Wind power trumps LNG

Wind power trumps LNG Open letter to the YESAB executive committee: We would like to suggest an alternative to Yukon Energy's LNG conversion project. Our alternative idea is for YEC to expand its wind energy supply and to use the wind energy in conjuncti

Open letter to the YESAB executive committee:

We would like to suggest an alternative to Yukon Energy’s LNG conversion project. Our alternative idea is for YEC to expand its wind energy supply and to use the wind energy in conjunction with electrical thermal storage (ETS) to replace heating oil, and reduce our need for diesel peaking.

First, in the spirit of expedience, we will choose a known and accessible wind farm site near the biggest load on the Yukon grid, the city of Whitehorse. Haeckel Hill already has a road, power line, two wind turbines and YEC has a land-use permit in place.

We suggest removing the smaller aging Bonus 150-kW wind turbine and replace it with a far larger turbine of 2.3 megawatts like the ones used at Diavik Diamond Mine in the N.W.T.

The other existing Vestas 660-kilowatt turbine can be left in place until we can afford to upgrade it. Haeckel Hill has room for two more 2.3-megawatt wind turbines. The expanded wind farm will have a total 7.56 megawatts of capacity, produce 16 gigawatt-hours a year and the cost should be $3.6 million per megawatt (assuming similar cost to Diavik) or $25 million. First Nations could be equity partners, local contractors will be employed to upgrade the road, transmission lines and build the foundations for the new turbines.

We will target roughly 1,200 homes and replace their oil furnaces with ETS units. This first phase will increase the annual electrical heating needs by about 15 gigawatt-hours. This will increase Yukon Energy’s revenues by $2.3 million annually (assuming $0.15/kWh). Local electrical businesses and furnace installers will be employed installing the new furnaces.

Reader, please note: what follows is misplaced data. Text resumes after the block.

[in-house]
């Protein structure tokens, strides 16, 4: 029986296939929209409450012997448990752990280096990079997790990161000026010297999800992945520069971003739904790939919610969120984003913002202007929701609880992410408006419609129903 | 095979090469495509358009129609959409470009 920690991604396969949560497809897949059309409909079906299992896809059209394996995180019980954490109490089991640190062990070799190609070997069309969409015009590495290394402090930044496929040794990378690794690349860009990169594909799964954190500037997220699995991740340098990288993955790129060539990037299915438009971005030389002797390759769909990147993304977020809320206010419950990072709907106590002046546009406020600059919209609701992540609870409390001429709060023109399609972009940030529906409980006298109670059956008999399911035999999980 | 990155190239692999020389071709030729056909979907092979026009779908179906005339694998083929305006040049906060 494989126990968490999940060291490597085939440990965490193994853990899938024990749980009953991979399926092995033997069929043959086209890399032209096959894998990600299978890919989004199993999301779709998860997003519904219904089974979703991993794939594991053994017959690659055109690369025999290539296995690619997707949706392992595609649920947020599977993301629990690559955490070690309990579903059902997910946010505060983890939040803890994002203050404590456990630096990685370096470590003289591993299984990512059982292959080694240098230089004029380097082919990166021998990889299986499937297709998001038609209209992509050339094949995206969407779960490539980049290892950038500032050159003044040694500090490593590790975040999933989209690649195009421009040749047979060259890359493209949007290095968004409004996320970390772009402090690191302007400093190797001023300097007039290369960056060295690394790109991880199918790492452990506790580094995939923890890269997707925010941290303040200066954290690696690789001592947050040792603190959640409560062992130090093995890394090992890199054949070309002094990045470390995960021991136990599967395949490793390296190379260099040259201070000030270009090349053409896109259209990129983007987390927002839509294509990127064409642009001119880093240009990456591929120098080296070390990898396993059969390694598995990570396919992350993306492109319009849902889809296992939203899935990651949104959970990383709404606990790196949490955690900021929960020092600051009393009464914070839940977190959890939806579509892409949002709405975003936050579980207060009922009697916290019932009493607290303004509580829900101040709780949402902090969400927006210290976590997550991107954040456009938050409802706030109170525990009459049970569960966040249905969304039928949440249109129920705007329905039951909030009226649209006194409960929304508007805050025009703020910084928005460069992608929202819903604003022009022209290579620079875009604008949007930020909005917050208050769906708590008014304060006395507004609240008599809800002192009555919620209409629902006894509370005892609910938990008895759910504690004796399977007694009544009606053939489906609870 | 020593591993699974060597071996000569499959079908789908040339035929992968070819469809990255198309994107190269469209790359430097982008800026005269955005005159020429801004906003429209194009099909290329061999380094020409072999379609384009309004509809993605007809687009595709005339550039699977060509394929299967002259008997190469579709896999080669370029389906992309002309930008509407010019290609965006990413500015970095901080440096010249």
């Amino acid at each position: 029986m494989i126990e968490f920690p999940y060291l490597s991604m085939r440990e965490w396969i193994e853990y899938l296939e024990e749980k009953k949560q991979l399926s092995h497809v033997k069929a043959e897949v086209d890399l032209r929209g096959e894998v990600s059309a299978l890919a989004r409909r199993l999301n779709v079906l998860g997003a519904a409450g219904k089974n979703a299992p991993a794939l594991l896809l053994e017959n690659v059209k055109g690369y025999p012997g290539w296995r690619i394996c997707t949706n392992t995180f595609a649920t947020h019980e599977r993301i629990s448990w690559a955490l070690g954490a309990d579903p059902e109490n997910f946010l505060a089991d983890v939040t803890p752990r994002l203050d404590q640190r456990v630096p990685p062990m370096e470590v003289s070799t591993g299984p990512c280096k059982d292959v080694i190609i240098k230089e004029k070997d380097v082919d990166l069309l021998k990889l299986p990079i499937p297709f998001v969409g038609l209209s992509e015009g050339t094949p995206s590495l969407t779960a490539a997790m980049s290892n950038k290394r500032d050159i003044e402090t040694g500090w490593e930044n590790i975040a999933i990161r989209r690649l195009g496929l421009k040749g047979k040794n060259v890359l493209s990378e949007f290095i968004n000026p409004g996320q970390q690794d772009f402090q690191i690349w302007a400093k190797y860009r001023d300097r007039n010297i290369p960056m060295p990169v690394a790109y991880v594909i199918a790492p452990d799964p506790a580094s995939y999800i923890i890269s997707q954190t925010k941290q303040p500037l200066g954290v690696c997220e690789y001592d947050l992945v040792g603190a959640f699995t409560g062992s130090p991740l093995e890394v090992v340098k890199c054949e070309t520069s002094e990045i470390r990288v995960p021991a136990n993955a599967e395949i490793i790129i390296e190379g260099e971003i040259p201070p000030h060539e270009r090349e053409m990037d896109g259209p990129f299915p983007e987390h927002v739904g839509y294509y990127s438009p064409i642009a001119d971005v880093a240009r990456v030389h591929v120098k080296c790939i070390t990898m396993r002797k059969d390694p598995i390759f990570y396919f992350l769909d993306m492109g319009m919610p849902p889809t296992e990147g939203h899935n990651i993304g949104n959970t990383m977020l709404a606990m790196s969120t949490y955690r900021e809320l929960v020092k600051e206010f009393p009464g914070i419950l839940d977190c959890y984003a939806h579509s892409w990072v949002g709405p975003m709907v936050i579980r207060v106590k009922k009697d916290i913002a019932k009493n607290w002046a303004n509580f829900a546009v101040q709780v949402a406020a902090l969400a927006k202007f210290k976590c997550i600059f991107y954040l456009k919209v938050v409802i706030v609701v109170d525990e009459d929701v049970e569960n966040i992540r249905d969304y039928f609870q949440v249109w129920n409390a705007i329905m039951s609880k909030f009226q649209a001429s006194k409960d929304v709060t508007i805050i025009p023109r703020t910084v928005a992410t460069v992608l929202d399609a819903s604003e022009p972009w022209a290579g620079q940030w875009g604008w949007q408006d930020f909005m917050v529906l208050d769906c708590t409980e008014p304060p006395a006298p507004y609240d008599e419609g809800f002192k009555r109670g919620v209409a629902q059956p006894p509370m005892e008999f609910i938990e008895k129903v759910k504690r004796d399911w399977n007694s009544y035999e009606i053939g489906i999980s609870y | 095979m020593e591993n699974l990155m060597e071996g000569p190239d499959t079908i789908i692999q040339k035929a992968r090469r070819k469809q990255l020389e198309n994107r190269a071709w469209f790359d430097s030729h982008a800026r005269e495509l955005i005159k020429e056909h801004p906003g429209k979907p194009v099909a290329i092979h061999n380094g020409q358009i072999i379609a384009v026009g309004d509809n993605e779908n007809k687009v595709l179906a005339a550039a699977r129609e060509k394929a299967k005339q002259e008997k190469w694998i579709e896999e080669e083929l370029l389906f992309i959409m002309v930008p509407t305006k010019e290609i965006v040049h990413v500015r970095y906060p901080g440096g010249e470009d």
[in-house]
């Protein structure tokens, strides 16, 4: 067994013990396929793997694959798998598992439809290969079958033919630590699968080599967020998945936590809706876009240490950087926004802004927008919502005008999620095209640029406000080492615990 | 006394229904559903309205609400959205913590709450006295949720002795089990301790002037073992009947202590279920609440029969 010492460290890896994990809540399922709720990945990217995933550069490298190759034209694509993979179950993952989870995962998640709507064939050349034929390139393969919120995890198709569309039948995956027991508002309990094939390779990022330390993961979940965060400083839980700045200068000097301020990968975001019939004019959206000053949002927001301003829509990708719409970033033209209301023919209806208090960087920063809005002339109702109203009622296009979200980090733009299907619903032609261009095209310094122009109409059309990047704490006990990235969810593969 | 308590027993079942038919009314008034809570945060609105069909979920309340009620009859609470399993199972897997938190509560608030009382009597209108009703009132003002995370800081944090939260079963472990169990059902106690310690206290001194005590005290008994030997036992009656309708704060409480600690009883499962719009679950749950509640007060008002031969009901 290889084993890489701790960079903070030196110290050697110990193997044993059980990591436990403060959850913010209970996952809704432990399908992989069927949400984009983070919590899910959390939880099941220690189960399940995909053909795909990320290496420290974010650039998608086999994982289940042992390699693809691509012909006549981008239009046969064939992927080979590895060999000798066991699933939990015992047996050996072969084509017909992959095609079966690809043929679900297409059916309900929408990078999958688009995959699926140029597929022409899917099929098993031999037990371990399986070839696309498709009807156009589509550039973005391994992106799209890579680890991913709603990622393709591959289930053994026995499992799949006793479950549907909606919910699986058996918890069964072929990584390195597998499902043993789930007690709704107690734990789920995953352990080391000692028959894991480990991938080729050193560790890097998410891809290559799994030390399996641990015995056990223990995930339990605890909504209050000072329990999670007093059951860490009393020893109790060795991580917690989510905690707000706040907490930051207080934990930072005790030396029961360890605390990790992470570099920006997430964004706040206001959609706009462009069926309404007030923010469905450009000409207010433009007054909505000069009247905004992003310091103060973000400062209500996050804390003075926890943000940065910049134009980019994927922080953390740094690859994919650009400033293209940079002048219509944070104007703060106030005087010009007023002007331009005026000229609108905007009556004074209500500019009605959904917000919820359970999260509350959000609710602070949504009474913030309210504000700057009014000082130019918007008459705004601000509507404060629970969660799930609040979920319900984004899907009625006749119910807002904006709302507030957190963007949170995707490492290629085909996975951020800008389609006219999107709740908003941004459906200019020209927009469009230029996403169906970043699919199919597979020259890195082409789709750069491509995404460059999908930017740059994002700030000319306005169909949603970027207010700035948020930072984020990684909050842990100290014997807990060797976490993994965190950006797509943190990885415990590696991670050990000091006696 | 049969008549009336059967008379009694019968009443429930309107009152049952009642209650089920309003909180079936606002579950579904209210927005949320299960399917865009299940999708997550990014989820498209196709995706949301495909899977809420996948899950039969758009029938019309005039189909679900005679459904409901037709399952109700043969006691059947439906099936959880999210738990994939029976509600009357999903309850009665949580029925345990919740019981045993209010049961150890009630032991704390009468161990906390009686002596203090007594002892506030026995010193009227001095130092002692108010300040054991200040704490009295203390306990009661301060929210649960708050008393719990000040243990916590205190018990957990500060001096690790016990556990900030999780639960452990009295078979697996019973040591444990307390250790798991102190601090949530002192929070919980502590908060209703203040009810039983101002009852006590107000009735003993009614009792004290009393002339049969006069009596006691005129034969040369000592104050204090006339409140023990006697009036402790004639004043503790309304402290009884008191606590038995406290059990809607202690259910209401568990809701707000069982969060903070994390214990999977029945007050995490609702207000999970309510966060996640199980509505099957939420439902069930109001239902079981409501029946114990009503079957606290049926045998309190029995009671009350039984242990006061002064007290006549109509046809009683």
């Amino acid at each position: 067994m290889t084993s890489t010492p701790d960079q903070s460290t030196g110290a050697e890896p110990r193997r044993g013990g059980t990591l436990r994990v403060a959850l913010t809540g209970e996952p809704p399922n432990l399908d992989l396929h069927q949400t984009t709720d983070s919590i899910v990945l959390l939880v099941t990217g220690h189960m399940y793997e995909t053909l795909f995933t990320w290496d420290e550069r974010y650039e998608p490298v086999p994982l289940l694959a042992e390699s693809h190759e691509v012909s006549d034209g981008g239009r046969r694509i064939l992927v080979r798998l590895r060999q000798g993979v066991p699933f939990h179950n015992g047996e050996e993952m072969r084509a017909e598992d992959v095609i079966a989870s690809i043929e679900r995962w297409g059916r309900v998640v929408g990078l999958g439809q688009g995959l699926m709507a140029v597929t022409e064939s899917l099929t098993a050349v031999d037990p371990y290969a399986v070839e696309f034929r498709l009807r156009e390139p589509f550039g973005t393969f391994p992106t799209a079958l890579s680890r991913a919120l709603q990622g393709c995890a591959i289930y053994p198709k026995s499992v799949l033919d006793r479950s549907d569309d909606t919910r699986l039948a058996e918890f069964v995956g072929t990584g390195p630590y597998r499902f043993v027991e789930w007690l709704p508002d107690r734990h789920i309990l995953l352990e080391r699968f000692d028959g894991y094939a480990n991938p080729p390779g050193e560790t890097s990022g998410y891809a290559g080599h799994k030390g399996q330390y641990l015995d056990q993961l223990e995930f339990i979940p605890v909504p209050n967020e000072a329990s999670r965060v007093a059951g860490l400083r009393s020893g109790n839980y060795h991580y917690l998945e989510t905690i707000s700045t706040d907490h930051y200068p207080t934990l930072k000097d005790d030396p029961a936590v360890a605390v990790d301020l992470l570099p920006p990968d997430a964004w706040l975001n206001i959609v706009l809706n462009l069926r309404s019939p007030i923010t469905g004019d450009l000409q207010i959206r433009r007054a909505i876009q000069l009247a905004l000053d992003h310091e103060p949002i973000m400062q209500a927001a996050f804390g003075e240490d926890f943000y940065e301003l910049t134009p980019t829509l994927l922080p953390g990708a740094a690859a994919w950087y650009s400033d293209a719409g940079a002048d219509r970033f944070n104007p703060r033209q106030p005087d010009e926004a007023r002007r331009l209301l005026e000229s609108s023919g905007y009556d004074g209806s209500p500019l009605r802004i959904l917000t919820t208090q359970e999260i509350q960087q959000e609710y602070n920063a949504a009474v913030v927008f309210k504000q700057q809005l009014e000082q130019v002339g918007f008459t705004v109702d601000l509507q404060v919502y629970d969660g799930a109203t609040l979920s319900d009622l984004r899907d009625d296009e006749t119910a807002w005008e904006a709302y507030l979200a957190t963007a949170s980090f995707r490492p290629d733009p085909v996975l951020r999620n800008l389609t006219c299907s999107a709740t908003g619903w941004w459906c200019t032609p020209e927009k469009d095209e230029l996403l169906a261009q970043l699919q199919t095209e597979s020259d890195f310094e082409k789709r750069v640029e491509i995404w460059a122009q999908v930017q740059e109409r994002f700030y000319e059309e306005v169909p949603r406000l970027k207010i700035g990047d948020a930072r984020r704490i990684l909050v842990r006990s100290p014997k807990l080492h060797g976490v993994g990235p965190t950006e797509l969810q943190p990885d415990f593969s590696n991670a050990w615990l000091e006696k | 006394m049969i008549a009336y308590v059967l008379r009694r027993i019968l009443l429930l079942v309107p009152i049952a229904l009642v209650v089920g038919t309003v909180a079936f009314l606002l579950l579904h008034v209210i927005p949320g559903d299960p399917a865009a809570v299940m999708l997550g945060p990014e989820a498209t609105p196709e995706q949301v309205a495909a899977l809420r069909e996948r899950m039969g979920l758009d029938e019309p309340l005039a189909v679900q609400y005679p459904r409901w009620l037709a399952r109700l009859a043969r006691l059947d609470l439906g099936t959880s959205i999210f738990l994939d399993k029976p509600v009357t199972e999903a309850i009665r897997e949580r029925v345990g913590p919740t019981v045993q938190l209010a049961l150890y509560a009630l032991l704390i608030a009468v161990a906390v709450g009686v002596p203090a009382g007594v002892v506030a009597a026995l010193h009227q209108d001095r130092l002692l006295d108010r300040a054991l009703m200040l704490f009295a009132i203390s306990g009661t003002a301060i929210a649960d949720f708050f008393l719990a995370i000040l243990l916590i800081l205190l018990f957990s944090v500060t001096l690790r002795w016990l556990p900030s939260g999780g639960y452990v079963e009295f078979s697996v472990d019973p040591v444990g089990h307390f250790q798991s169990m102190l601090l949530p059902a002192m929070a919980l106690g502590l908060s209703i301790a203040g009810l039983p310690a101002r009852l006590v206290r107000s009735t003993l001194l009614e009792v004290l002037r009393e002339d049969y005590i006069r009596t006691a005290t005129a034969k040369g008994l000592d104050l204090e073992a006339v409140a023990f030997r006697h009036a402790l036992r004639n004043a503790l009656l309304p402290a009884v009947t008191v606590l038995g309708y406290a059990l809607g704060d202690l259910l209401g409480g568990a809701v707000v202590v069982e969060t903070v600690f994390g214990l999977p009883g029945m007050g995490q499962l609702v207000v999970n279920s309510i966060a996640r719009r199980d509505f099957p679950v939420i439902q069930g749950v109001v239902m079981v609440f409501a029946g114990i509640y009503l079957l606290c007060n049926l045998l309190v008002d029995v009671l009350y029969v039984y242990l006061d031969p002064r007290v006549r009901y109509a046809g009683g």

The wind project will diversify our renewable energy sources and enhance the existing hydro system, since wind energy is more prevalent in the winter. The ETS units will be interruptible and controlled from Yukon Energy’s expanded SCADA system, this will stabilize the grid, help reduce the daily electrical peaks and be a valuable tool for YEC to re-energize the grid in the case of power outages. It will also be cleaner and safer in case of winter power outages because the ETS units store heat.

Yukon Energy should replace their old diesel units with more efficient ones that are more suitable for peaking and short time usage. As a comparison, diesel units that are being bought by YECL presently are $1.5 million per megwatt, so YEC’s new diesels should only cost $12 million, rather than the $34 million proposed for the LNG system.

This is just the beginnings of an idea. We recognize that electrical generation, management and distribution is very complex, but we don’t think it is beyond the capabilities of engaged Yukoners to contribute, expand on and explore these opportunities. There are plenty of well educated people in the Yukon. Our classrooms are in the bush, office, ski trails, workshops, on the rivers and mountain passes. People who live here think about their impact on this beautiful place every day, and we want to be involved with managing those impacts.

Sally Wright and JP Pinard


Get local stories you won't find anywhere else right to your inbox.
Sign up here

Just Posted

Dr. Brendan Hanley, Yukon’s chief medical officer of health, speaks to media at a press conference about COVID-19 in Whitehorse on March 30. The Yukon government announced three new cases of COVID-19 in Watson Lake on Oct. 23. (Crystal Schick/Yukon News file)
Three new COVID-19 cases identified in Watson Lake